So balanced in the writing. So very worth the ticket.
I Wanna Hold Your Hand at the tail end of its run at Theatre of Note is a tender, unexpected triumph.
Our lives can change in an instant. One moment you’re engaged, and a few surreal moments later you’re sitting among a group of strangers in an intensive care waiting room, praying your fiancé will survive.
The story begins with the prayer of a hopeful son for a beloved mother in a hospital ICU (Intensive Care Unit) and in a coma, as a result of a brain aneurism. Describing his mother, Mary Jean, as she “was,” a soft-spoken, perfect and often subtly, comical woman, hot for the Beatles in her day, Paul, a high school English teacher, just needs to talk to someone “bigger than himself.” It is very private and very awkward. Praying is not something he ever really did in his home growing up. And so he is open and completely vulnerable and it leads us to believe that this will be a very toned down show.
Ada, a self-proclaimed, “terrible person” also stands alone in a private room uncomfortable forming the words to speak to a higher power. In the most intimate and excruciating of moments she confesses the darkest parts of herself and her love for a man who may not wake up, also ordering him to hear her as she calls out his name.
One is pleading the other is screaming for a miracle hoping to end the agony of waiting for loved ones to possibly die even when they convince themselves there is hope.
What comes as a truly gorgeous surprise, however, is that life does not end here, for anyone. How I Wanna Hold Your Hand trumps, what could play out as merely as heart-string puller, is that it is an authentically human experience, as are each of the remaining characters of the story.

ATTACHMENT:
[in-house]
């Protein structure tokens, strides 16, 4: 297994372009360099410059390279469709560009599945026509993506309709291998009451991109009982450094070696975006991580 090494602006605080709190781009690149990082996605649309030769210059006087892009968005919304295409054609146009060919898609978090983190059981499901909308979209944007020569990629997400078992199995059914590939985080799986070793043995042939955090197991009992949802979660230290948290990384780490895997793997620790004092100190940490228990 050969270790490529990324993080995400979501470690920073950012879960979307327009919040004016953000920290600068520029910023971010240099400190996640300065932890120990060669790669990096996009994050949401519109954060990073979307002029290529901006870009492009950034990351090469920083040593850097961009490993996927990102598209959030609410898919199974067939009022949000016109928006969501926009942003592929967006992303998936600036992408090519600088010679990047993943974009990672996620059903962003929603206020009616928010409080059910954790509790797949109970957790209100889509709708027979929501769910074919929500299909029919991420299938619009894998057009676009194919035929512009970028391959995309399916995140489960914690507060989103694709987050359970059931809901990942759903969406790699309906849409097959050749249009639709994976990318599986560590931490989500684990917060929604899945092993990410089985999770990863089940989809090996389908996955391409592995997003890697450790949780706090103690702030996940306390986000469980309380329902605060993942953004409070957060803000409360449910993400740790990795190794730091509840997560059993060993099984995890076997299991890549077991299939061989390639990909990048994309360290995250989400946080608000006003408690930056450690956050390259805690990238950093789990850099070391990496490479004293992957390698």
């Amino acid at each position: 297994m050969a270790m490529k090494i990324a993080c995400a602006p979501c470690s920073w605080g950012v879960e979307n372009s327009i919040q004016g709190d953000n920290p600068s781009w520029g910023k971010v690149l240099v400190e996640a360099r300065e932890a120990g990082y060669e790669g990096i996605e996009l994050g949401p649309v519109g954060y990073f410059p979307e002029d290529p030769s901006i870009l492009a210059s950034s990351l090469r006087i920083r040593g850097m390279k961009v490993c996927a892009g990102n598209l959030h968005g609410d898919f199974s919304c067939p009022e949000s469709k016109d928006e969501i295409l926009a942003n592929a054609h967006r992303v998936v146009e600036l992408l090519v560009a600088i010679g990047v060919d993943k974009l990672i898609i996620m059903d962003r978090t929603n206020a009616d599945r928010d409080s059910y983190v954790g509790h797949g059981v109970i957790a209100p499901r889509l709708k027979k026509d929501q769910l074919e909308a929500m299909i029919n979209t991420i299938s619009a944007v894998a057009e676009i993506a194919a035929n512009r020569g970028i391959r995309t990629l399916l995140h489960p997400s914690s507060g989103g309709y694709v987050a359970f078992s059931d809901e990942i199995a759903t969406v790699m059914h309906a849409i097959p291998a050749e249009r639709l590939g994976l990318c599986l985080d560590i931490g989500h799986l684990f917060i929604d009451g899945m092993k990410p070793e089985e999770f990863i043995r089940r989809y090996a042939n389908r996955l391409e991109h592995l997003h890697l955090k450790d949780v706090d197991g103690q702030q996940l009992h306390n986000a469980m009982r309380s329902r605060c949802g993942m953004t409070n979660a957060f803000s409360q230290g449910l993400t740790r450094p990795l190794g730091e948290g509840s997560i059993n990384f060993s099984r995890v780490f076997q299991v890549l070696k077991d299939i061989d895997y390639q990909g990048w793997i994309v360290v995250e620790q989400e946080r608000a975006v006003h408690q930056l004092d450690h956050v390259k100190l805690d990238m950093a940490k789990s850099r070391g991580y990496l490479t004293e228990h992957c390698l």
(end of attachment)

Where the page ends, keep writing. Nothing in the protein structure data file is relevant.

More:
Four people, Paul, his sister Julia, her husband Josh and Ada meet in the ICU. Brother, sister and brother-in-law are diverting themselves with sandwich bets, cards and guessing games as they patiently wait for their mother to awaken when suddenly Ada storms in to find her fiancé, Frank, newly arrived with a similar condition. Inside the waiting room over the course of many days, they develop and off-handed acquaintanceship which outside of the hospital walls eventually becomes rather something else with every one of them, much of it secret.
I Wanna Hold Your Hand, has plenty of surprises humorous and downright shocking from Mary Jean’s (mom) new personality and outspoken sexual awakening to Josh and M.J.’s head to head combat to Frank’s hard-core honesty about his new limitations to all of their attractions for each other.
In many ways, this is a very adult growing up story. Each one of them has to face a new and rough reality, which as the adults they are, manage at least on the surface…all but Julia.
What is interesting about the writing is that Paul, Ada, Josh, Frank even Mary Jean, come to a resolution, at least an understanding, finding a way to come to terms with their new lives. They look forward. They move on.
Julia however, is stuck in time looking backward and trying to stay on an even plane. She somehow works hard to not feel anything and yet she’s dealt with the worst blows of all because of her refusal to budge. She wants her mother back – as she was. She wants to stay in the moment when she thought that Frank had an attraction to her. She wants to keep Ada as her friend. She doesn’t want to really understand why her husband left her. In some ways she wants to live the lie.
It’s not complicated, it’s just the way things are, the way people are, sometimes really clear, sometimes very confused. It is the beauty of this story and the reason we can genuinely empathize with each person even in moments of wrong-doing or denial or outlandish behavior. Overall, I Wanna Hold Your Hand contains so much hope and love and new beginnings and is absolutely comforting. Well-thought out, rooted, artistic writing, capturing the laughable and sometimes dark complexities of human nature.
Written by Erik Patterson
Directed by McKerrin Kelly
Featuring: Keston John, Judith Ann Levitt, Alina Phelan, Kirsten Vangsness, Phil Ward and Nicholas S. Williams